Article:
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Chelsea at Wembley without Lampard, Terry? That feels weird

Apr 13, 2013, 11:38 AM EDT

Frank Lampard

The FA Cup semifinals kickoff in a little over an hour when one of relegation-embattled Wigan or second-tier Millwall will take another step in their Cinderella run. While those stories are sure to garner tremendous attention once full time’s blown at Wembley, I’ve been focused another piece of news from this weekend’s matches in London – a factoid that both makes me feel old and doesn’t feel quite right, given what these players still have to offer.

Based on London correspondent Dominic Fifield’s reporting for The Guardian, it looks like neither Frank Lampard nor John Terry will play a part for Chelsea against Manchester City on Sunday. I’m not talking being held out of the starting XI. I’m talking about no place on the bench, no need for a kit – you’re not even in the 18, guys. I hope the shrimp’s fresh in your box because you’re watching from the suites.

From Fifield’s piece:

The impact of the changing of the guard at Chelsea will properly hit home in FA Cup semi-final with the interim manager, Rafael Benítez, expected to leave John Terry and Frank Lampard out of his lineup to confront Manchester City.

Both senior England internationals have been regulars for their club at Wembley since it reopened, with Lampard having started all of Chelsea’s 11 visits to the arena and Terry missing only one Community Shield in that time. More strikingly Lampard has played in 32 of the 34 semi-finals or finals of the Roman Abramovich era, missing only the two League Cup semis of 2008 with a thigh injury, with Terry playing in 27.

I’m not saying Benítez should include Terry or Lampard. Chelsea has a very deep team, and there’s justification for each player’s diminishing role.

But people may use this as a log on the fire they”ve been prepping to roast Lampard and Terry’s careers. With the two Blues icons fading, there seems to be a subtle race to be the for person to correctly predict when their Chelsea days are done. A sea of naive explorers guiding their ships into the void, one will luck on the right day, put a flag in it, and triumphantly emerge to celebrate their fortune.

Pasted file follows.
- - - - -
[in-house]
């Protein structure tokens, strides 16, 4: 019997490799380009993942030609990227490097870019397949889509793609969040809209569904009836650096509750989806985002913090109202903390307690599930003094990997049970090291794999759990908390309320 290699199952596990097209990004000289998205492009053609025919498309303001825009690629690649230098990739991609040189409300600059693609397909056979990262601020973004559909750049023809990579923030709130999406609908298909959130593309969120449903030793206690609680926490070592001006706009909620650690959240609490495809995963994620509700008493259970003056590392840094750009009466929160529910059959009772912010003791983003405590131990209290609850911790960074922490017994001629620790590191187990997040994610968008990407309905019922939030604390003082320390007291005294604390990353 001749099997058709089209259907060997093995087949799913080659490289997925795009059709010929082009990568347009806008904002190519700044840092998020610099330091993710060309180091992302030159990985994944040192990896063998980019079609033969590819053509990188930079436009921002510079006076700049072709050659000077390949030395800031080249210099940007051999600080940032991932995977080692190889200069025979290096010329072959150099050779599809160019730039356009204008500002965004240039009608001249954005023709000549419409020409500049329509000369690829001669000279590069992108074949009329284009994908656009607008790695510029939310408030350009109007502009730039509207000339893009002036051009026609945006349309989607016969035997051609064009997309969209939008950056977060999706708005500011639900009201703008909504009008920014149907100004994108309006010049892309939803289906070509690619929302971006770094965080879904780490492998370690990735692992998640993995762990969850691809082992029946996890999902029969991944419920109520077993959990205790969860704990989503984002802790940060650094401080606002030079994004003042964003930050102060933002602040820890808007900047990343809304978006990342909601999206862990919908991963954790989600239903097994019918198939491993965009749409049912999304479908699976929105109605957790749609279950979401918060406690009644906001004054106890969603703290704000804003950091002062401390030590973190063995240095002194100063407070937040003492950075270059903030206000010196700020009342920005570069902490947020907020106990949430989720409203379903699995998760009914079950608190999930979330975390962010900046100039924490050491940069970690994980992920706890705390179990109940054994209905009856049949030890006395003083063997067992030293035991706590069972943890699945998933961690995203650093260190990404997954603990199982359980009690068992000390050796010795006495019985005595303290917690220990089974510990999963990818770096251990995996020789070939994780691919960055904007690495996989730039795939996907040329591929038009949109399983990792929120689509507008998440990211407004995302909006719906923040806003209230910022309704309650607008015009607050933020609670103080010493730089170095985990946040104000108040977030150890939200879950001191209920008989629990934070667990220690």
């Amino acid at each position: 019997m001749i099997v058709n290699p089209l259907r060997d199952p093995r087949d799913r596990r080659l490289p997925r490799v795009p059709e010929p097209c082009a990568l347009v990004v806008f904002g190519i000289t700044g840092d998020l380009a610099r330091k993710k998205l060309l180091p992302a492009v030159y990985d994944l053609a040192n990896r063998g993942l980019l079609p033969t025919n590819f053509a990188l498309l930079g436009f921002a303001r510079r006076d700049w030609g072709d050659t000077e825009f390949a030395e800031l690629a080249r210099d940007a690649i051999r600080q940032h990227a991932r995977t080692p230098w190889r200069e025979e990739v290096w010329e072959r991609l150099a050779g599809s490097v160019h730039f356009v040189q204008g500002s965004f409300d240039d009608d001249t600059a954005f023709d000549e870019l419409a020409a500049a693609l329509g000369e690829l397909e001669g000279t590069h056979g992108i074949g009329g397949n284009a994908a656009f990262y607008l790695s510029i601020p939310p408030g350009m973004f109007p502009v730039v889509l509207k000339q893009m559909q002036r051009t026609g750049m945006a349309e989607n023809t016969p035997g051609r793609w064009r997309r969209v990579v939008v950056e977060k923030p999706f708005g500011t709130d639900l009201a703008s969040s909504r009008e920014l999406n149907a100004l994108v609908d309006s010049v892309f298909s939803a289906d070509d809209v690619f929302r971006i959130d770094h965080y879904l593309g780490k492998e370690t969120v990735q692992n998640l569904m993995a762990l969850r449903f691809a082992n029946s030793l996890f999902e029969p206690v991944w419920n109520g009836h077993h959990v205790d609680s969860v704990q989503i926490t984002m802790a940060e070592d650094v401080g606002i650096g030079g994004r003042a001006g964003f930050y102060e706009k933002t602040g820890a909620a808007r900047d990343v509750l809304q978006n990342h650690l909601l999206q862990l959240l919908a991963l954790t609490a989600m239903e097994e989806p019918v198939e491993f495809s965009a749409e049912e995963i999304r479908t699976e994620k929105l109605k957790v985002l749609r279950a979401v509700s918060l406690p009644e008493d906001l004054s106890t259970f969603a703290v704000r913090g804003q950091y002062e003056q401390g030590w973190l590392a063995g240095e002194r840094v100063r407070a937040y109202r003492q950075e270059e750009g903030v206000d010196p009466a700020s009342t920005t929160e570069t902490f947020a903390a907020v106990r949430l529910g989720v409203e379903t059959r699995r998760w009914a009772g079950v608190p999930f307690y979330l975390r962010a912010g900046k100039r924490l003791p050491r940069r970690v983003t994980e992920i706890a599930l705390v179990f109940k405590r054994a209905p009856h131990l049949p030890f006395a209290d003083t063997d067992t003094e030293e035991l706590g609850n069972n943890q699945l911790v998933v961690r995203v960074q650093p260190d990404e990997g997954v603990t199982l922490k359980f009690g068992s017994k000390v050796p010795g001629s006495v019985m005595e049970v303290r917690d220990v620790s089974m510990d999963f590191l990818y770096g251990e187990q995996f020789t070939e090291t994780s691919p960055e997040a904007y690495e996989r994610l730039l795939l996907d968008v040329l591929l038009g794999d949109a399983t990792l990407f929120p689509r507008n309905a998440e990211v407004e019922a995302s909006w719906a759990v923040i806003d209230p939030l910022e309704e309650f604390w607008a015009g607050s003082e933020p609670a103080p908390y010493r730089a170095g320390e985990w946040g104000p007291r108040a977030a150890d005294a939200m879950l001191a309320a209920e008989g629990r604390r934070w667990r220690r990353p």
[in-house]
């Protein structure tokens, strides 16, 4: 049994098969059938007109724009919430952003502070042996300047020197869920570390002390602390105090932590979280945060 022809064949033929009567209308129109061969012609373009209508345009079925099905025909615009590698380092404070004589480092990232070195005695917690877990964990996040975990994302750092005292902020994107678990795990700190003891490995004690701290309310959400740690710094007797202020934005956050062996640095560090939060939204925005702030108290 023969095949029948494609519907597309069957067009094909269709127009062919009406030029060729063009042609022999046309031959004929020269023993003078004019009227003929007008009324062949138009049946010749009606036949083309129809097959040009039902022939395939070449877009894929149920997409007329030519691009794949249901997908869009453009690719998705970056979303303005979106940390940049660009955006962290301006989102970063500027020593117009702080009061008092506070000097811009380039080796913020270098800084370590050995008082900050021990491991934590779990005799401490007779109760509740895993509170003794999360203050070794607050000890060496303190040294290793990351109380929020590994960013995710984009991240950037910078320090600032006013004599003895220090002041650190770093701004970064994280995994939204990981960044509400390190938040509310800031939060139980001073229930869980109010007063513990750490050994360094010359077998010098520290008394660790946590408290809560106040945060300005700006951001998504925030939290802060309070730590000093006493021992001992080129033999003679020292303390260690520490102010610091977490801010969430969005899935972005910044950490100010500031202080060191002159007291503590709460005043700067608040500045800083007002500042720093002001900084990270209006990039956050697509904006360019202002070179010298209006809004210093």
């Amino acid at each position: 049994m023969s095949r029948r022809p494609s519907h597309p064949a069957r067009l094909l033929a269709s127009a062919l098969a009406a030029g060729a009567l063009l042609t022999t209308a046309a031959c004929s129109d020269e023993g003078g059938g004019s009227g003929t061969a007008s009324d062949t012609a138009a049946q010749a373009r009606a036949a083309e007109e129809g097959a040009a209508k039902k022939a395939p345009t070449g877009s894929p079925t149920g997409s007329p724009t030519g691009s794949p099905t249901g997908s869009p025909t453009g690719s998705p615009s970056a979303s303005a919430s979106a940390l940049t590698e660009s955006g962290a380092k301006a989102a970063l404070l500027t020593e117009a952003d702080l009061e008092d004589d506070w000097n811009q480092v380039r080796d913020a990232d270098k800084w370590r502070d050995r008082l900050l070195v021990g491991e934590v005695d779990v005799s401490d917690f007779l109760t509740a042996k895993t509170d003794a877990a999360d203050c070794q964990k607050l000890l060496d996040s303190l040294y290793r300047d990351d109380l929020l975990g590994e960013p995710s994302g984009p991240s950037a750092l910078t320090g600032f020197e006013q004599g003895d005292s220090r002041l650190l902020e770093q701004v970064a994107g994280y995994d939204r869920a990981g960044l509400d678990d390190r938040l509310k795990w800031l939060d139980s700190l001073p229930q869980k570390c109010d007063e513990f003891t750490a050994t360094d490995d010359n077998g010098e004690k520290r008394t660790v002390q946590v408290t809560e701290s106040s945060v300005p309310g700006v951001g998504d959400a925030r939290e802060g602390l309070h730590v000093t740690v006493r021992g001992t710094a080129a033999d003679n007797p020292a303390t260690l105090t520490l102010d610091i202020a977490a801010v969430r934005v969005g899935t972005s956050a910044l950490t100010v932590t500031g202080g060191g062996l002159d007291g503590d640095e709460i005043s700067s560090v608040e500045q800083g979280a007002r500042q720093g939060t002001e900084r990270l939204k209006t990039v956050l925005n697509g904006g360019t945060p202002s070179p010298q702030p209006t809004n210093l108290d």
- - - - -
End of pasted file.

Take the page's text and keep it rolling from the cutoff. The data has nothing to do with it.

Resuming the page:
Perhaps it’s continued resentment from Chelsea’s oligarch-fueled rise, because critics seem to be giving Ryan Giggs and Paul Scholes more leeway at Manchester United. Ledley King got all the time he wanted at Spurs. Even Jamie Carragher’s obvious and prolonged decline was treated with less predatory fervor than the quest to sign off on Lampard and Terry.

In Terry’s case, there’s likely some misplaced ‘ding-dong, the witch is dead’ reaction ready to burst. Regardless, there seem to be a lot of volunteers ready to hand these legends their coats.

It’s a shame, because they still have more to give. Chelsea’s squad has become so bloated by conflicted planning (hello, Marko Marin) they may not sem themselves having room for Lampard. He’s likely to move the summer. And while Terry seems to be accepting he’s not one of the club’s top two (or maybe three) center halves, it remains to be seen if his transition is as graceful as Lampard’s, a transition that ultimately didn’t secure a place at the club.

Each player has more of give. Perhaps they’re not starters for Champions League-contending teams, but you could see Lampard playing a part at a place like Manchester United. And you can see Terry starting and playing well for most teams in the league.

That doesn’t mean they should be in the 18 tomorrow against City, but it’s good to keep these things in perspective. They’re out of Chelsea’s team on Sunday, but there’s still quality there.

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